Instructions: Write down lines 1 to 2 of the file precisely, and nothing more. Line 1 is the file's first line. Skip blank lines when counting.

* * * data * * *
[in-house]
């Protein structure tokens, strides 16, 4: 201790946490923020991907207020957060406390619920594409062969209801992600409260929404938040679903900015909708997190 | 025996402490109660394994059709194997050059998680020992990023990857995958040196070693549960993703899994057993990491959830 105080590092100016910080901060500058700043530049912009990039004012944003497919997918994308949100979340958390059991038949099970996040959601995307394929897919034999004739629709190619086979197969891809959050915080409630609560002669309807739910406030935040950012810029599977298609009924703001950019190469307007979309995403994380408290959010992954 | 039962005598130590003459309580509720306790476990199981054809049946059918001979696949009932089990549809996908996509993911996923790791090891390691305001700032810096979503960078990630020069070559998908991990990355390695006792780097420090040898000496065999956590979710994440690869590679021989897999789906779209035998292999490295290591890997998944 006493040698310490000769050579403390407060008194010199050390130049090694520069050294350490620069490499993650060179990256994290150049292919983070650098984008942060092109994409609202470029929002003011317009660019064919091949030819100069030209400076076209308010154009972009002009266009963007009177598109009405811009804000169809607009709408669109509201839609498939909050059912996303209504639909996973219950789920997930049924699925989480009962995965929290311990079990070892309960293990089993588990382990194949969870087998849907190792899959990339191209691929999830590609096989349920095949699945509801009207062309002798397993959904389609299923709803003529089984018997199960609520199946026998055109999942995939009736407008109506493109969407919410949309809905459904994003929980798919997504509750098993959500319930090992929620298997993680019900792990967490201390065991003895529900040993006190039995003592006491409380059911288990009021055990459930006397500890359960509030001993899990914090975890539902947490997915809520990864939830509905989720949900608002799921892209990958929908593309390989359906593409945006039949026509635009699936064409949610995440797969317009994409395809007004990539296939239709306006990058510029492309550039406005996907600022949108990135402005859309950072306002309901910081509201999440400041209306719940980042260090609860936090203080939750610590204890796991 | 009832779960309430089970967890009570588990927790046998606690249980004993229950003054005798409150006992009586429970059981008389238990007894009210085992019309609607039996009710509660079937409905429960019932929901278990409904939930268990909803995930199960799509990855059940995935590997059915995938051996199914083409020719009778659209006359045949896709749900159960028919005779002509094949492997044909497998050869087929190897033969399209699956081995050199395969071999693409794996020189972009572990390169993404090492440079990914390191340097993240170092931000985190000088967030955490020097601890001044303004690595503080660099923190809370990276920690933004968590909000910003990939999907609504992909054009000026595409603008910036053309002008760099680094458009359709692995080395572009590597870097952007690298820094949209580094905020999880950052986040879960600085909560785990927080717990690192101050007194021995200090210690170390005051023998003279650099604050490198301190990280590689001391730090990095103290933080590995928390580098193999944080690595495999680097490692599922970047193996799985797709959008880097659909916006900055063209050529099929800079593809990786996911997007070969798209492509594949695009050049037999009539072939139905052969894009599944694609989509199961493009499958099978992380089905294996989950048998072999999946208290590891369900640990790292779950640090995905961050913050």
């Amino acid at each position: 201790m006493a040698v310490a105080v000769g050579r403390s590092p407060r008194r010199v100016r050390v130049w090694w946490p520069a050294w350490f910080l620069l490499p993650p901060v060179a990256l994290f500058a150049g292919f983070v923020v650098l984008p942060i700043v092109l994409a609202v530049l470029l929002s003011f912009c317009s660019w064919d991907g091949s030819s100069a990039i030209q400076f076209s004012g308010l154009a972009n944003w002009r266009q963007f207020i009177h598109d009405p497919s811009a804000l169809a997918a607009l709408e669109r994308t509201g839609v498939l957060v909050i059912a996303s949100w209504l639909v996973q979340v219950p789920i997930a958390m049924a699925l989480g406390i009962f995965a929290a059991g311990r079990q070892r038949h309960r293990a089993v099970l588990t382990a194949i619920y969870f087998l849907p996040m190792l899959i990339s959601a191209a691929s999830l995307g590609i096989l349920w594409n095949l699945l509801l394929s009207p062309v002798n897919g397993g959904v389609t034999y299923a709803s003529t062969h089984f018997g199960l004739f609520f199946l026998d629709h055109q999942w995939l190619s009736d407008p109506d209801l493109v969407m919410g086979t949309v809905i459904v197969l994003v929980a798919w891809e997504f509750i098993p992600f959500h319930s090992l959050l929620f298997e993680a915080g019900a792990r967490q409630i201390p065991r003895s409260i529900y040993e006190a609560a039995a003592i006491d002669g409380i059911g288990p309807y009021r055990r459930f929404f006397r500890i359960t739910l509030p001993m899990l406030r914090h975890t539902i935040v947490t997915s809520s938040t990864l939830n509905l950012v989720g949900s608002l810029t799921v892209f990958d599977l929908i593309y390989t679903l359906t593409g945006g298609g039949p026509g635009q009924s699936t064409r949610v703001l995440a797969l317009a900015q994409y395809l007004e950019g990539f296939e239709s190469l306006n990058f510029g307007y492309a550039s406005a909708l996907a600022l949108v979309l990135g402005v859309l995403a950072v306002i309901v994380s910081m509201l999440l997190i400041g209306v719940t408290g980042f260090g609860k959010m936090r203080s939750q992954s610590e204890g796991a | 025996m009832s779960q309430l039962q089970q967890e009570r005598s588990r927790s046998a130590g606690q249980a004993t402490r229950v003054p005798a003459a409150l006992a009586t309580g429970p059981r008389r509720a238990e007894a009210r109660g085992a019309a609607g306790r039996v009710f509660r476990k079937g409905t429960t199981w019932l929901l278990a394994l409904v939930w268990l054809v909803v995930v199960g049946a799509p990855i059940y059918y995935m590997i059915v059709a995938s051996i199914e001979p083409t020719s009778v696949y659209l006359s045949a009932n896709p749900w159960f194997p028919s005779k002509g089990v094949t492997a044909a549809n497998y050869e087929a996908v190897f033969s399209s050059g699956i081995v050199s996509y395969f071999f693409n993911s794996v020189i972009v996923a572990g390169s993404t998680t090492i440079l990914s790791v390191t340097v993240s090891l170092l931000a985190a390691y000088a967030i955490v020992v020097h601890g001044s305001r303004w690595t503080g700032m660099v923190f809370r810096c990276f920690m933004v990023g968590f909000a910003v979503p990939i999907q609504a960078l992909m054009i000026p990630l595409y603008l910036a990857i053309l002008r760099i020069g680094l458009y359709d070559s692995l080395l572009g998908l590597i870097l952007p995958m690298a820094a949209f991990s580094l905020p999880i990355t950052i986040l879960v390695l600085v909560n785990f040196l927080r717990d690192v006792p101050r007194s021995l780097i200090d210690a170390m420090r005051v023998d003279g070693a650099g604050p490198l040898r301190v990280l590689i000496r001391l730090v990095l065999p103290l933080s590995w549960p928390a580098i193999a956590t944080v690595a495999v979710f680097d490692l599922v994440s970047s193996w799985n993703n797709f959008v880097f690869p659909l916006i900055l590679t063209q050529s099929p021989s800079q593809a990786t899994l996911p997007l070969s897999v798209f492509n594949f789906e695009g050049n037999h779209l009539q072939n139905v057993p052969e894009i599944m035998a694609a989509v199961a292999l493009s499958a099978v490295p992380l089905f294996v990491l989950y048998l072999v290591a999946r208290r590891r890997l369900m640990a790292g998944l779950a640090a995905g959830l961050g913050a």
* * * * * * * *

[in-house]
């Protein structure tokens, strides 16, 4: 201790946490923020991907207020957060406390619920594409062969209801992600409260929404938040679903900015909708997190 | 025996402490109660394994059709194997050059998680020992990023990857995958040196070693549960993703899994057993990491959830 105080590092100016910080901060500058700043530049912009990039004012944003497919997918994308949100979340958390059991038949099970996040959601995307394929897919034999004739629709190619086979197969891809959050915080409630609560002669309807739910406030935040950012810029599977298609009924703001950019190469307007979309995403994380408290959010992954 | 039962005598130590003459309580509720306790476990199981054809049946059918001979696949009932089990549809996908996509993911996923790791090891390691305001700032810096979503960078990630020069070559998908991990990355390695006792780097420090040898000496065999956590979710994440690869590679021989897999789906779209035998292999490295290591890997998944 006493040698310490000769050579403390407060008194010199050390130049090694520069050294350490620069490499993650060179990256994290150049292919983070650098984008942060092109994409609202470029929002003011317009660019064919091949030819100069030209400076076209308010154009972009002009266009963007009177598109009405811009804000169809607009709408669109509201839609498939909050059912996303209504639909996973219950789920997930049924699925989480009962995965929290311990079990070892309960293990089993588990382990194949969870087998849907190792899959990339191209691929999830590609096989349920095949699945509801009207062309002798397993959904389609299923709803003529089984018997199960609520199946026998055109999942995939009736407008109506493109969407919410949309809905459904994003929980798919997504509750098993959500319930090992929620298997993680019900792990967490201390065991003895529900040993006190039995003592006491409380059911288990009021055990459930006397500890359960509030001993899990914090975890539902947490997915809520990864939830509905989720949900608002799921892209990958929908593309390989359906593409945006039949026509635009699936064409949610995440797969317009994409395809007004990539296939239709306006990058510029492309550039406005996907600022949108990135402005859309950072306002309901910081509201999440400041209306719940980042260090609860936090203080939750610590204890796991 | 009832779960309430089970967890009570588990927790046998606690249980004993229950003054005798409150006992009586429970059981008389238990007894009210085992019309609607039996009710509660079937409905429960019932929901278990409904939930268990909803995930199960799509990855059940995935590997059915995938051996199914083409020719009778659209006359045949896709749900159960028919005779002509094949492997044909497998050869087929190897033969399209699956081995050199395969071999693409794996020189972009572990390169993404090492440079990914390191340097993240170092931000985190000088967030955490020097601890001044303004690595503080660099923190809370990276920690933004968590909000910003990939999907609504992909054009000026595409603008910036053309002008760099680094458009359709692995080395572009590597870097952007690298820094949209580094905020999880950052986040879960600085909560785990927080717990690192101050007194021995200090210690170390005051023998003279650099604050490198301190990280590689001391730090990095103290933080590995928390580098193999944080690595495999680097490692599922970047193996799985797709959008880097659909916006900055063209050529099929800079593809990786996911997007070969798209492509594949695009050049037999009539072939139905052969894009599944694609989509199961493009499958099978992380089905294996989950048998072999999946208290590891369900640990790292779950640090995905961050913050």